Saturday, December 4, 2010

Calculating the Empirical Formula of Organic Compounds

First we need to know what an organic compound is!
-         An organic compound is any substance containing carbon
Example: Methane is one of the simplest organic compounds

The empirical formula of an organic compound can be found by
1)      Burning the compound (this involves reacting it with 02)
2)      Collecting and weighing the products
3)      From the mass of the products, the moles of each element in the  original organic compound can be calculated.

Lets do an example together!

What is the empirical formula of a compound that burns to produce 16.9 g of CO2 and 3.46 g of H2O?

Step 1:  CxHy  +     z02   à    xCO2   +  y/2  H2O

This is the balanced chemical equation. From the equation we can see that all of the C and H in CxHy went into making xCO2 and y/2  H2O.
Therefore the moles of C and H are equal to the moles of C in CO2 and the moles of H in H2O.

Step 2:  Convert grams to moles

16.9 g of CO2  x   1 mole                    =   0.384 moles of CO2
                          44g of CO2
3.46 g of H2O      x   1 mole                =  0.192 moles of H2O
                               18g of H2O

Now we need to find the moles of C and H

Mole of C      0.384 moles   x     1 mol C                = 0.384 moles of C
                                                1 mol of CO2

Mole of H   0.192 moles   x  2 mol of H                 =  0.384 moles of H
                                             1 mol of H2O   

Step 3: Not needed in this problem.

Answer: CH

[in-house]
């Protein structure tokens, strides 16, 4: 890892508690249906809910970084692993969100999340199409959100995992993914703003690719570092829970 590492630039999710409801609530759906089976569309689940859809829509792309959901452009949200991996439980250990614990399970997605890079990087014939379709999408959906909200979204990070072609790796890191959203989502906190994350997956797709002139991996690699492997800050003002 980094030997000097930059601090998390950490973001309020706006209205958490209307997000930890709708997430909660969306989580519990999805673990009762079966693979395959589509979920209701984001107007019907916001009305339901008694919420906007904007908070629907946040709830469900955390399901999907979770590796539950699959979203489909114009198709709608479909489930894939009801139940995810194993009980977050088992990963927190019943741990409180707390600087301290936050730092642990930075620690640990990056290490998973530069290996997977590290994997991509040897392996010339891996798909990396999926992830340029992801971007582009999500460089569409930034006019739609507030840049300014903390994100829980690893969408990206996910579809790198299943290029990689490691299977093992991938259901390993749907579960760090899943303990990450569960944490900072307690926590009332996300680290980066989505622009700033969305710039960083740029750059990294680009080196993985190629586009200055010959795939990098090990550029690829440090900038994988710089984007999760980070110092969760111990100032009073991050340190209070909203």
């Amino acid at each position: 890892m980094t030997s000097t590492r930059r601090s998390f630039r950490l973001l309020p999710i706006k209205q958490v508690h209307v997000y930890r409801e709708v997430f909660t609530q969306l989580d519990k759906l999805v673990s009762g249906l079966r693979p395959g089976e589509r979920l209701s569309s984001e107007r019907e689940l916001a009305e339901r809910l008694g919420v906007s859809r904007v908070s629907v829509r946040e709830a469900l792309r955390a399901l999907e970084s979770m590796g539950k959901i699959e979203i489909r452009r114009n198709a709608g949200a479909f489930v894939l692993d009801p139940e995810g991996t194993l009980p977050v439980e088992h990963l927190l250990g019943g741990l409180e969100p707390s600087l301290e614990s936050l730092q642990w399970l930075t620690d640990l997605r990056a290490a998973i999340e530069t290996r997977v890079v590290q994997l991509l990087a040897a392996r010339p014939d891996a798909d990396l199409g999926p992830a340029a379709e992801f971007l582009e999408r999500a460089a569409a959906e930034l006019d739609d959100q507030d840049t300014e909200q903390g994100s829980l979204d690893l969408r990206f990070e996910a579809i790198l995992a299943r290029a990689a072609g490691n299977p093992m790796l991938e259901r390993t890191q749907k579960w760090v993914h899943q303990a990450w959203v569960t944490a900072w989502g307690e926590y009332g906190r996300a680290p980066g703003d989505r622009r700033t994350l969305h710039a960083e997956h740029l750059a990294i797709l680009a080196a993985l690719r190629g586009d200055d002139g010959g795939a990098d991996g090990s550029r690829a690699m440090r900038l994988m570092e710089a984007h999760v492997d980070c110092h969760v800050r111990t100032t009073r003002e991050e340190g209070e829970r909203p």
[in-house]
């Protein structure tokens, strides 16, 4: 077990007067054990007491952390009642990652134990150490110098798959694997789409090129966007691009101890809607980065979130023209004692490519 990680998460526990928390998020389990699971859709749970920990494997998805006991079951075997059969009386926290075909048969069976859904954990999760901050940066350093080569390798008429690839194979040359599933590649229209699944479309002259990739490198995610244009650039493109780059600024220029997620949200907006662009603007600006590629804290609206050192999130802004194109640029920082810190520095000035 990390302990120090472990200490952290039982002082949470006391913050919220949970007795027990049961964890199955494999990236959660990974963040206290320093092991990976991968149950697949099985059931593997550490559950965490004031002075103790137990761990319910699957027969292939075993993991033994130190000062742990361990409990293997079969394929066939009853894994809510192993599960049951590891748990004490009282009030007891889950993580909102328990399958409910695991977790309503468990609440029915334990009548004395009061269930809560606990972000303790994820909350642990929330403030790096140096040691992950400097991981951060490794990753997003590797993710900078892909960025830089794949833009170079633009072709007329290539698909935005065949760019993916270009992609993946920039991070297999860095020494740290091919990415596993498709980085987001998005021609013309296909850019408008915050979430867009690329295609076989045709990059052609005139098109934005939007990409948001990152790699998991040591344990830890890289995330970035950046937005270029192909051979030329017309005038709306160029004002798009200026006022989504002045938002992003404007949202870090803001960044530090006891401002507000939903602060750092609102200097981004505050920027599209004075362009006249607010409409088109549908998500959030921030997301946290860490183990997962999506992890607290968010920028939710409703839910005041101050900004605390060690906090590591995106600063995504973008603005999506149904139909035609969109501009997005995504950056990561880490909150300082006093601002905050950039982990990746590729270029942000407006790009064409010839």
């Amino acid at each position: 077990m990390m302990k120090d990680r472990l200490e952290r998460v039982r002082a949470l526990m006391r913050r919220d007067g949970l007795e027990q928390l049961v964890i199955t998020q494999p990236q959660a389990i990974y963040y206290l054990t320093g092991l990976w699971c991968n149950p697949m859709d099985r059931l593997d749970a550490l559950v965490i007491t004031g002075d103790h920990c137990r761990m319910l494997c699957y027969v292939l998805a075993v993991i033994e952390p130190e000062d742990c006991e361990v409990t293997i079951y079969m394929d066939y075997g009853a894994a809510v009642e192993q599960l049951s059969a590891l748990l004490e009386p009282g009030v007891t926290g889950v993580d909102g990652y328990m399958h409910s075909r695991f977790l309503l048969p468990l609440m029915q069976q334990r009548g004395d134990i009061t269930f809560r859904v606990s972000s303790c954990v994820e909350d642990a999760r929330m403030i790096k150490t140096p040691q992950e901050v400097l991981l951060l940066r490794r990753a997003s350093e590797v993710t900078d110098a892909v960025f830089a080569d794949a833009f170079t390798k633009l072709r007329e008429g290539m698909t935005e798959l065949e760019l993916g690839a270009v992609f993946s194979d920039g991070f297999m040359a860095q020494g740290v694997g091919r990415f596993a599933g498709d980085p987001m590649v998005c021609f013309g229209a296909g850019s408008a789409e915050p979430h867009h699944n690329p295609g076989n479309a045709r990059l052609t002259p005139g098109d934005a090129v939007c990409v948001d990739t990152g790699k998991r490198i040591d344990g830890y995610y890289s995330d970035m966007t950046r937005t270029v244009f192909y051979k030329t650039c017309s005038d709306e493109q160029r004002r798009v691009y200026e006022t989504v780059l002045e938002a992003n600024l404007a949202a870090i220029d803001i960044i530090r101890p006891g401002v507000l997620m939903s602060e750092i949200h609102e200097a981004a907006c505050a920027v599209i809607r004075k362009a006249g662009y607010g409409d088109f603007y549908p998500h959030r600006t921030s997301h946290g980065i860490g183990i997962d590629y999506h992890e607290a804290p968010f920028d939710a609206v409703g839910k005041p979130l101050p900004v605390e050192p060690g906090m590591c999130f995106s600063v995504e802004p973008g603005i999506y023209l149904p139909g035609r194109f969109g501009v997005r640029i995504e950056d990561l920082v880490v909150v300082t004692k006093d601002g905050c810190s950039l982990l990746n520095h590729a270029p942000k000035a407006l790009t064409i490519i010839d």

Lets try another problem!

A 7.30 gram sample of hydrocarbon is burned to give 23.8 grams of CO2 and 7.30 grams of H2O. What is the empirical formula?

Mol of CO2    23.8 g of CO2  x  1 mole                  =  0.541 moles of CO2
                                                  44g of CO2

Mol of H2O   7.30 g of H2O  x   1 mole              = 0.405 moles of H2O
                                                   18g of H2O

Mol of C     0.541 moles of CO2   x  1 mol of C     =  0.541 moles of C
                                                        1 mol of CO2

Mol of H    0.405 moles of H2O   x   2 mol of H     = 0.811 moles of H
                                                          1 mol H2O

Step 3: Divide by the smallest molar amount (0.541)

Carbon =  0.541       = 1          X         2     = 2

Hydrogen =  0.811   =  1.5      X         2     = 3

Change ratio to a whole number ration by multiplying.

Answer: C2H3

*Check Mass

0.541 mol C  x 12.0g C    =  6.49g C
                        1 mol C

0.811 mol H  x 1.01g H    =  0.819g H
                        1 mol H

Total Mass = 6.49g + 0.819g = 7.31g
No other elements are present in this sample.

Note: If mass numbers do not add up to the original mass, another element is present.

By Candace

No comments:

Post a Comment